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Apple Confirms Suppliers Do Not Use Unethically Sourced Tantalum

Apple today published its 2014 Supplier Responsibility Report, releasing the results of its supplier audit program for 2013 and confirming that its partners only use ethically sourced tantalum, which is a primary metal used in electronic components that can be also be mined from war-torn regions in Africa.

apple_supplier_2014
In January 2014, we confirmed that all active, identified tantalum smelters in Apple’s supply chain were validated as conflict-free by third-party auditors, and we will continue to require all suppliers to use only verified tantalum sources. We know supply chains fluctuate, and we’ll maintain ongoing monitoring of our suppliers’ smelters.
Apple's senior vice president of operations Jeff Williams, also spoke to The Wall Street Journal on the matter:
In the company's 2014 Supplier Responsibility report published on Wednesday, Apple identified that its suppliers use 20 global smelters or refiners whose tantalum has been verified by third-party auditors as what the industry calls "conflict-free." Jeff Williams, Apple's senior vice president of operations, said the company has had success in pressuring tantalum smelters to agree to a third-party audit because Apple and other consumer electronics firms are the biggest users of the metal.
The gathering of tantalum, along with other minerals such as gold and tungsten, has become a controversial subject in the tech industry due to their sourcing at mines blamed for funding conflict in the Democratic Republic of the Congo (DRC). Apple added in its report that it will continue to support conflict-free supply lines and economic development in the region instead of abandoning the questionable minerals.

Apple's report also noted a number of other achievements for 2013, including driving suppliers to achieve a 95% compliance rate with the company's standard maximum 60-hour workweek, requiring suppliers to reimburse $3.9 million in excess foreign contract worker fees, and tracking the weekly work hours for over 1 million supply chain workers.

In its Supplier Responsibility Report for 2012 published last year, Apple revealed that it had dropped one of its suppliers in China after finding evidence of 74 underage workers at one facility.

Top Rated Comments

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23 weeks ago

I really don't care where the tantalum for my Macbook comes from.


Which makes you a perfect example of what is wrong with the world today.
Rating: 25 Votes
23 weeks ago
She is holding the iPad Pro!! :p
Rating: 10 Votes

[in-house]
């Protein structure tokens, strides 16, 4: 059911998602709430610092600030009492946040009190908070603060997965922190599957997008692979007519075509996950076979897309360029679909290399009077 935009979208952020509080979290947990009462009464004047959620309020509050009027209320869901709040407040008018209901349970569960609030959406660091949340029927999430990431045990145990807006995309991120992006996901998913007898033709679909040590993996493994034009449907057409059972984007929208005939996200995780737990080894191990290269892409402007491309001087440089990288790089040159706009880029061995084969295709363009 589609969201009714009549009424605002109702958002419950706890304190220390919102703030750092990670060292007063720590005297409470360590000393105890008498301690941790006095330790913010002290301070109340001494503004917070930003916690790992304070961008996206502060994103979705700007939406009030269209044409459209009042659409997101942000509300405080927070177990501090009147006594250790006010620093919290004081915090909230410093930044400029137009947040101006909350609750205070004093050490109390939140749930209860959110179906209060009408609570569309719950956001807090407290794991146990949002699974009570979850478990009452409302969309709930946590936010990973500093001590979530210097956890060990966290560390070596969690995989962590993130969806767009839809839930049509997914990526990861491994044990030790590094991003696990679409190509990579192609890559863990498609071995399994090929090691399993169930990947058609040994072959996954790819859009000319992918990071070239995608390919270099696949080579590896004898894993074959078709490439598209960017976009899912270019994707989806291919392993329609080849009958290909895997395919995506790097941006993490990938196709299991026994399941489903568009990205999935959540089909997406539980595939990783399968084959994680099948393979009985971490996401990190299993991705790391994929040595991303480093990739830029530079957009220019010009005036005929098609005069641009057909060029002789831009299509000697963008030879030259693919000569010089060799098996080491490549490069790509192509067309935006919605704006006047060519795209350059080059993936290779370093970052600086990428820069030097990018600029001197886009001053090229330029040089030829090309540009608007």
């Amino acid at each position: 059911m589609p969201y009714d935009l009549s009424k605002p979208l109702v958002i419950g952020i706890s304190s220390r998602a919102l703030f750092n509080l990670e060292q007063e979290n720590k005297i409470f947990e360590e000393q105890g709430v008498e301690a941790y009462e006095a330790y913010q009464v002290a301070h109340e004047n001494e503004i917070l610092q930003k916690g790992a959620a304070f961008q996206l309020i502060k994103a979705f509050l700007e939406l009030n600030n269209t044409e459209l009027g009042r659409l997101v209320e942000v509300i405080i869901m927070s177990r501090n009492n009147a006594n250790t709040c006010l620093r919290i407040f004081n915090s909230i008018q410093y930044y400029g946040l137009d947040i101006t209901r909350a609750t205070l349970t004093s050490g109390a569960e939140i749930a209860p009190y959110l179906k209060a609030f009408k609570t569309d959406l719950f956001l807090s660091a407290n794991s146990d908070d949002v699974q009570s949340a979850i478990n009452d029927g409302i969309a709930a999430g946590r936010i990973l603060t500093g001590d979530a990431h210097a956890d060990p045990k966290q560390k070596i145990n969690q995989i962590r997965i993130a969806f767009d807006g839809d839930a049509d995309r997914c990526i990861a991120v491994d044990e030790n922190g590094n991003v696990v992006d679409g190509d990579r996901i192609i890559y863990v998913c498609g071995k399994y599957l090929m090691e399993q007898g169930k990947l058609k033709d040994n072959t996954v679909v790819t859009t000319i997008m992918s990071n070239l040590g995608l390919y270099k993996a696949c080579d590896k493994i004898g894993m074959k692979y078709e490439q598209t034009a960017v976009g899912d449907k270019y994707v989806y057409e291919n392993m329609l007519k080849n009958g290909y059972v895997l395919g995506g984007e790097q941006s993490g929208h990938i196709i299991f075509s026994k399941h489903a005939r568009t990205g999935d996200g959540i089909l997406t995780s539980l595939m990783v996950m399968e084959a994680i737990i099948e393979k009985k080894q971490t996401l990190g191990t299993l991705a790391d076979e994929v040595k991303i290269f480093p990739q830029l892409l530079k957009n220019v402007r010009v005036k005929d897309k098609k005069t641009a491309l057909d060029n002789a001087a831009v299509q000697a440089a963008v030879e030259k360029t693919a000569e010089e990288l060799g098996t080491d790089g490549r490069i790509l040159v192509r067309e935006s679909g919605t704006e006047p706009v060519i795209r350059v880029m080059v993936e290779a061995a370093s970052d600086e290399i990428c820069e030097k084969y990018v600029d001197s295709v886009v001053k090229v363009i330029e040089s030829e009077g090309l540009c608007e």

23 weeks ago
Dat iPad Mac Pro doh



Biggest stylus I've ever seen too.
Rating: 7 Votes
23 weeks ago
Is Tantalum what the humans will be trying to take from Pandora in Avatar 2?

It does sound tantalizing...
Rating: 7 Votes
23 weeks ago
I really don't care where the tantalum for my Macbook comes from.
Rating: 6 Votes
23 weeks ago

If like me you opened this article on an iPhone and were not looking directly at the pic, you may be forgiven for thing it is a pic if Kermit the Frog holding a MacBook.


That's a shame.
As I held the article open on my Galaxy S4 I was easily able to see the technician holding the larger iPad.

Maybe if Apple released a bigger phone you could see it more clearly LOL :)
Rating: 6 Votes
23 weeks ago
The most important question:

Do regular Africans get any benefit from the mining of the innumerable minerals that the world depends on for various electronics?

The whole question of "conflict" diamonds or "conflict" tantalum or "conflict" this or "conflict" that is pretty irrelevant, considering the entire sub-saharan region has been getting raped of it's resources for centuries.

Where is the freaking social responsibility to make sure that a continent as rich in minerals as Africa, actually benefits in some tangible way from what is mostly western corporations taking stuff?
Rating: 6 Votes
23 weeks ago
Ah, yes, one can deduce just about anything by holding something while wearing a surgical mask and gloves. :p
Rating: 5 Votes
23 weeks ago
Right... or so they say. The devil is always in the details. They say the same thing about working conditions, and yet it's debatable.

And of course, cassiterite, gold, wolframite, tungsten... are another story.

According to international NGOs that handle the matter, no electronics manufacturer has their hands clean on this. Specially when it comes to mobile phones.
Rating: 4 Votes
23 weeks ago

I really don't care where the tantalum for my Macbook comes from.


This is me not insulting you for stupidity or ignorance. :cool:

----------

The most important question:

Do regular Africans get any benefit from the mining of the innumerable minerals that the world depends on for various electronics?

The whole question of "conflict" diamonds or "conflict" tantalum or "conflict" this or "conflict" that is pretty irrelevant, considering the entire sub-saharan region has been getting raped of it's resources for centuries.

Where is the freaking social responsibility to make sure that a continent as rich in minerals as Africa, actually benefits in some tangible way from what is mostly western corporations taking stuff?


I suggest reading the [disappearing spoon](http://www.amazon.com/The-Disappearing-Spoon-Periodic-Elements/dp/0316051632) lots of info on the histories on wars of all the different elements.
Rating: 4 Votes

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